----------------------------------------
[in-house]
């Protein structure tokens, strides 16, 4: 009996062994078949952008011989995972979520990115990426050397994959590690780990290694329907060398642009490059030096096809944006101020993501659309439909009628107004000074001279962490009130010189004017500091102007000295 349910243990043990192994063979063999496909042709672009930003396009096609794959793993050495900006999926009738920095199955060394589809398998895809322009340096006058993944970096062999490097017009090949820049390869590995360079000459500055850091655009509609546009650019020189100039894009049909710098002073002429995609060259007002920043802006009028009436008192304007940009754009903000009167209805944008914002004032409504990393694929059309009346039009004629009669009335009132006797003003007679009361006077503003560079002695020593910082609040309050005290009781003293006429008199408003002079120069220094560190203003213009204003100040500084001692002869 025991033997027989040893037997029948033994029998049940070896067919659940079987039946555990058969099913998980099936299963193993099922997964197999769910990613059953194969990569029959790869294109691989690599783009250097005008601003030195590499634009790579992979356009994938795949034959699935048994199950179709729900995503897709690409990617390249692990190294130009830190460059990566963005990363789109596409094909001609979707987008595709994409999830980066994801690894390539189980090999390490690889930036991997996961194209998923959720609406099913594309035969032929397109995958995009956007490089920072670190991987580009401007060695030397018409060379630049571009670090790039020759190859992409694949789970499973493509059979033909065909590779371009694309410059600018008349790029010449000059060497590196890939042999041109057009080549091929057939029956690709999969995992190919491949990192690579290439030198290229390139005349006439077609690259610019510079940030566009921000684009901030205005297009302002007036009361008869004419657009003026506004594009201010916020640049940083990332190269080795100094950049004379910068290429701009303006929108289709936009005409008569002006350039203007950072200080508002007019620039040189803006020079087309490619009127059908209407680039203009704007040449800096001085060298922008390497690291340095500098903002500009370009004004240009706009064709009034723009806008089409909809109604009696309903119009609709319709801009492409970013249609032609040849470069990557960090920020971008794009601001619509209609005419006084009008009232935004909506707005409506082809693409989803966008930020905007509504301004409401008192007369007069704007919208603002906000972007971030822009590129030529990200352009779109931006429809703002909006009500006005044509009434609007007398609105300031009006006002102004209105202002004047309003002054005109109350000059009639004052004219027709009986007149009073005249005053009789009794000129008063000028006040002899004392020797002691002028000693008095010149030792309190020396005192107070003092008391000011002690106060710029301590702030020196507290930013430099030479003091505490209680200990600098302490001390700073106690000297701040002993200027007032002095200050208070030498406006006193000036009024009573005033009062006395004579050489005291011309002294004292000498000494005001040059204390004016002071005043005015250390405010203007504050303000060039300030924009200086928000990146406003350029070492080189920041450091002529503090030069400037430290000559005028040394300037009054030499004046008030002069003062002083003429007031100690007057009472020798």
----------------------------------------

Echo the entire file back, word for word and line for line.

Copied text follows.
[in-house]
């Protein structure tokens, strides 16, 4: 009996062994078949952008011989995972979520990115990426050397994959590690780990290694329907060398642009490059030096096809944006101020993501659309439909009628107004000074001279962490009130010189004017500091102007000295 349910243990043990192994063979063999496909042709672009930003396009096609794959793993050495900006999926009738920095199955060394589809398998895809322009340096006058993944970096062999490097017009090949820049390869590995360079000459500055850091655009509609546009650019020189100039894009049909710098002073002429995609060259007002920043802006009028009436008192304007940009754009903000009167209805944008914002004032409504990393694929059309009346039009004629009669009335009132006797003003007679009361006077503003560079002695020593910082609040309050005290009781003293006429008199408003002079120069220094560190203003213009204003100040500084001692002869 025991033997027989040893037997029948033994029998049940070896067919659940079987039946555990058969099913998980099936299963193993099922997964197999769910990613059953194969990569029959790869294109691989690599783009250097005008601003030195590499634009790579992979356009994938795949034959699935048994199950179709729900995503897709690409990617390249692990190294130009830190460059990566963005990363789109596409094909001609979707987008595709994409999830980066994801690894390539189980090999390490690889930036991997996961194209998923959720609406099913594309035969032929397109995958995009956007490089920072670190991987580009401007060695030397018409060379630049571009670090790039020759190859992409694949789970499973493509059979033909065909590779371009694309410059600018008349790029010449000059060497590196890939042999041109057009080549091929057939029956690709999969995992190919491949990192690579290439030198290229390139005349006439077609690259610019510079940030566009921000684009901030205005297009302002007036009361008869004419657009003026506004594009201010916020640049940083990332190269080795100094950049004379910068290429701009303006929108289709936009005409008569002006350039203007950072200080508002007019620039040189803006020079087309490619009127059908209407680039203009704007040449800096001085060298922008390497690291340095500098903002500009370009004004240009706009064709009034723009806008089409909809109604009696309903119009609709319709801009492409970013249609032609040849470069990557960090920020971008794009601001619509209609005419006084009008009232935004909506707005409506082809693409989803966008930020905007509504301004409401008192007369007069704007919208603002906000972007971030822009590129030529990200352009779109931006429809703002909006009500006005044509009434609007007398609105300031009006006002102004209105202002004047309003002054005109109350000059009639004052004219027709009986007149009073005249005053009789009794000129008063000028006040002899004392020797002691002028000693008095010149030792309190020396005192107070003092008391000011002690106060710029301590702030020196507290930013430099030479003091505490209680200990600098302490001390700073106690000297701040002993200027007032002095200050208070030498406006006193000036009024009573005033009062006395004579050489005291011309002294004292000498000494005001040059204390004016002071005043005015250390405010203007504050303000060039300030924009200086928000990146406003350029070492080189920041450091002529503090030069400037430290000559005028040394300037009054030499004046008030002069003062002083003429007031100690007057009472020798």